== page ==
14. 1 2 3 4 "Archaeological Controversy: Did Germany Cheat to Get Bust of Nefertiti?". Spiegel Online. 10 February 2009. Retrieved 17 November 2009.
  15. 1 2 3 4 5 Roger Boyes (20 October 2009). "Neues Museum refuses to return the bust of Queen Nefertiti to Egyptian museum". The Times . London. Retrieved 15 November 2009.
  16. Berger p. 288
  17. 1 2 3 Breger p. 286
  18. "Top 10 Plundered Artifacts". TIME . 5 March 2009. Retrieved 24 November 2009.
  19. 1 2 3 "Nefertiti's 'hidden face' proves Berlin bust is not Hitler's fake". Science News . 27 April 2009. Archived from the original on 4 July 2012. Retrieved 23 November 2009. For pictures, "Nefertiti's 'Hidden Face' Proves Famous Berlin Bust is not Hitler's Fake". 3 April 2009. Retrieved 23 November 2009.
  20. Horst Woldemar Janson; Anthony F. Janson (2003). History of art: the Western tradition. Prentice Hall PTR. ISBN   978-0-13-182895-7.
  21. 1 2 3 Silverman, Wegner, Wegner pp. 21, 113
  22. 1 2 Schultz. Egypt the World of Pharaohs: The World of the Pharaohs. American Univ in Cairo Press. p. 203. ISBN   978-977-424-661-6.
  23. 1 2 Helen Gardner (2006). "Art of Ancient Egypt". Gardner's Art Through the Ages: the western perspective. Cengage Learning. p. 64. ISBN   978-0-495-00478-3.
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  25. Rudolph Anthes (1961). Nofretete – The Head of Queen Nofretete. Mann, Berlin: Verlag Gebr. p. 6.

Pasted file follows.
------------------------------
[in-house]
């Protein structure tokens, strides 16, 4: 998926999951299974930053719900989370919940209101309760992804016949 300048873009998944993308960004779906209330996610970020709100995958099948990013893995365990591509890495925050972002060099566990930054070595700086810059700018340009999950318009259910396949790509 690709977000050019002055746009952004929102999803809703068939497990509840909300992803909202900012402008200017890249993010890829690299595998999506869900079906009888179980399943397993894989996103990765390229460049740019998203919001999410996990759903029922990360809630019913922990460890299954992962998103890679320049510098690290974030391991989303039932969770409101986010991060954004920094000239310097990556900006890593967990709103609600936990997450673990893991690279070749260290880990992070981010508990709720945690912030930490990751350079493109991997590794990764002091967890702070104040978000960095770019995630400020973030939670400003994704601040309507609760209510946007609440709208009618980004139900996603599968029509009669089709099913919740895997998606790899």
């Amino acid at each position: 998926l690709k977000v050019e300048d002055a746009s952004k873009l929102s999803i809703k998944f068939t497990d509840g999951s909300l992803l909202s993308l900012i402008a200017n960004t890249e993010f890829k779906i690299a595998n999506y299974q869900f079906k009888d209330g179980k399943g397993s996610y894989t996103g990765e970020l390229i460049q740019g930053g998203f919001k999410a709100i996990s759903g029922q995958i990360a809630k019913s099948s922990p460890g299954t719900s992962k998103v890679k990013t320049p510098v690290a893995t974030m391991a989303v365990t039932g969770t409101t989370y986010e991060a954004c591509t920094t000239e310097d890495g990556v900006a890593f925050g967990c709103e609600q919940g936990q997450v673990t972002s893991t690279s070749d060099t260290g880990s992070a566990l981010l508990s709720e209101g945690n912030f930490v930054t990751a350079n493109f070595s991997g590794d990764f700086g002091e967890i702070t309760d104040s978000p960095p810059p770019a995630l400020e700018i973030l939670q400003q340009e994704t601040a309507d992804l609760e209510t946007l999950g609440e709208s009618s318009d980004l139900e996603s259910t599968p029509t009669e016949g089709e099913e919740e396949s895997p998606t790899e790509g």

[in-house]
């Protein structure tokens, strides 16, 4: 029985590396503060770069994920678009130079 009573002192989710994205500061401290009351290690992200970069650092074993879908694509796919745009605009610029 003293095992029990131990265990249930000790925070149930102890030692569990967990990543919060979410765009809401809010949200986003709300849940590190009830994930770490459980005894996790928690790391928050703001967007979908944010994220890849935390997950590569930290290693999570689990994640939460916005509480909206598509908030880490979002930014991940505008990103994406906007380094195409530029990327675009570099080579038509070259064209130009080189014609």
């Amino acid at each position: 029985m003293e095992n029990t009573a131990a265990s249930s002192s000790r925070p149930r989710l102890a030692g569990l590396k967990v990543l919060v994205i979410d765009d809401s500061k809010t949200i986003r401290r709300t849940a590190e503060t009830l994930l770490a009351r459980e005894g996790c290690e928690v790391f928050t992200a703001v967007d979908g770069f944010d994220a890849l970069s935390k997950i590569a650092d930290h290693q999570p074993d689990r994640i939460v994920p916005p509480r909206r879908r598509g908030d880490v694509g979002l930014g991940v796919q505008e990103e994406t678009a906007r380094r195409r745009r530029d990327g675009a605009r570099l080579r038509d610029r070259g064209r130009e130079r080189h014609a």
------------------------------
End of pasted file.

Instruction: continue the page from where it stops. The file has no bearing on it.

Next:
26. Matthias Schulz (2012). "Die entführte Königin (German)". Der Spiegel. 49 (3 December 2012): 128.
  27. Joyce A. Tyldesley, Nefertiti: Egypt's sun queen, Viking, 1999, p.196.
  28. Fred Gladstone Bratton, A history of Egyptian archaeology, Hale, 1968, p.223
  29. 1 2 3 4 Lorenzi, R (5 September 2006). "Scholar: Nefertiti Was an Aging Beauty". Discovery News. Discovery Channel. pp. 1–2. Retrieved 18 December 2009.
  30. 1 2 Szabo, Christopher (12 May 2009). "Egypt's Rubbishes Claims that Nefertiti Bust is 'Fake'". DigitalJournal.com.
  31. 1 2 Patrick McGroarty (31 March 2009). "Nefertiti Bust Has Two Faces". Discovery News. Discovery Channel. pp. 1–2. Retrieved 17 November 2009.
  32. 1 2 For comparative analysis between 1992 and 2006 CT scans: Bernhard Illerhaus; Andreas Staude; Dietmar Meinel (2009). "Nondestructive Insights into Composition of the Sculpture of Egyptian Queen Nefertiti with CT and the dependence of object surface from image processing" (PDF). NDT Database & e-Journal of Nondestructive Testing.
  33. Alexander Huppertz, A; Dietrich Wildung; Barry J. Kemp; Tanja Nentwig; Patrick Asbach; Franz Maximilian Rosche; Bernd Hamm (April 2009). "Nondestructive Insights into Composition of the Sculpture of Egyptian Queen Nefertiti with CT". Radiology. Radiological Society of North America. 251 (1): 233–240. doi:10.1148/radiol.2511081175. PMID   19332855.[ permanent dead link ]
  34. "Hidden Face In Nefertiti Bust Examined With CT Scan". Science Daily . 8 April 2009. Retrieved 23 November 2009.